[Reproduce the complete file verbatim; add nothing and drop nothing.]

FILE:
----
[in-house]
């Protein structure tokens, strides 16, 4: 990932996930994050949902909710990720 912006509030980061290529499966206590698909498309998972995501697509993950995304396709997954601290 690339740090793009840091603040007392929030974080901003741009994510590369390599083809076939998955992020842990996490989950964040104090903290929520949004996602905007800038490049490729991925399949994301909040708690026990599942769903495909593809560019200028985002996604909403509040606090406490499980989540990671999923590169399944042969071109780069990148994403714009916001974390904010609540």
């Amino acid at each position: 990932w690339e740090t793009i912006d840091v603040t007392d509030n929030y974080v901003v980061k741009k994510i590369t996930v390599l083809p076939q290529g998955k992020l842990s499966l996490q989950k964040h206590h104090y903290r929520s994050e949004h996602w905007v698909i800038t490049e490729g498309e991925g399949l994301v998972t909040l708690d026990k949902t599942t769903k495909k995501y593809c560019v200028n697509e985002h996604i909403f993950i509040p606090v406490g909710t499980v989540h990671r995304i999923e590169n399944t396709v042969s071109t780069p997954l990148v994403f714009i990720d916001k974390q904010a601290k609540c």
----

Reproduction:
[in-house]
């Protein structure tokens, strides 16, 4: 990932996930994050949902909710990720 912006509030980061290529499966206590698909498309998972995501697509993950995304396709997954601290 690339740090793009840091603040007392929030974080901003741009994510590369390599083809076939998955992020842990996490989950964040104090903290929520949004996602905007800038490049490729991925399949994301909040708690026990599942769903495909593809560019200028985002996604909403509040606090406490499980989540990671999923590169399944042969071109780069990148994403714009916001974390904010609540």
């Amino acid at each position: 990932w690339e740090t793009i912006d840091v603040t007392d509030n929030y974080v901003v980061k741009k994510i590369t996930v390599l083809p076939q290529g998955k992020l842990s499966l996490q989950k964040h206590h104090y903290r929520s994050e949004h996602w905007v698909i800038t490049e490729g498309e991925g399949l994301v998972t909040l708690d026990k949902t599942t769903k495909k995501y593809c560019v200028n697509e985002h996604i909403f993950i509040p606090v406490g909710t499980v989540h990671r995304i999923e590169n399944t396709v042969s071109t780069p997954l990148v994403f714009i990720d916001k974390q904010a601290k609540c």